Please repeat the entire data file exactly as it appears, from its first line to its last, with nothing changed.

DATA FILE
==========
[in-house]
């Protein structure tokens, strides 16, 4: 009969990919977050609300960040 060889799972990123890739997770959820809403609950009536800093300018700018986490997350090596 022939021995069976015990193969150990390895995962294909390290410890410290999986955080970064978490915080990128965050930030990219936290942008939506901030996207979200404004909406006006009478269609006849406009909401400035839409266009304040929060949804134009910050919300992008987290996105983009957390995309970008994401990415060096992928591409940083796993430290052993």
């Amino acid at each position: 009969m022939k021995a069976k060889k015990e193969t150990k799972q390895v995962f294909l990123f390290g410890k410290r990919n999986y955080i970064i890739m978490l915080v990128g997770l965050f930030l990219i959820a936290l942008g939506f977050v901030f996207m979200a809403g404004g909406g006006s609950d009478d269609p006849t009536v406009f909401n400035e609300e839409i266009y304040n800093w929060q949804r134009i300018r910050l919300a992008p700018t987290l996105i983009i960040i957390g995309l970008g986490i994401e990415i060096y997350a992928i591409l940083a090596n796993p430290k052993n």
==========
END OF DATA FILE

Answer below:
[in-house]
């Protein structure tokens, strides 16, 4: 009969990919977050609300960040 060889799972990123890739997770959820809403609950009536800093300018700018986490997350090596 022939021995069976015990193969150990390895995962294909390290410890410290999986955080970064978490915080990128965050930030990219936290942008939506901030996207979200404004909406006006009478269609006849406009909401400035839409266009304040929060949804134009910050919300992008987290996105983009957390995309970008994401990415060096992928591409940083796993430290052993």
């Amino acid at each position: 009969m022939k021995a069976k060889k015990e193969t150990k799972q390895v995962f294909l990123f390290g410890k410290r990919n999986y955080i970064i890739m978490l915080v990128g997770l965050f930030l990219i959820a936290l942008g939506f977050v901030f996207m979200a809403g404004g909406g006006s609950d009478d269609p006849t009536v406009f909401n400035e609300e839409i266009y304040n800093w929060q949804r134009i300018r910050l919300a992008p700018t987290l996105i983009i960040i957390g995309l970008g986490i994401e990415i060096y997350a992928i591409l940083a090596n796993p430290k052993n």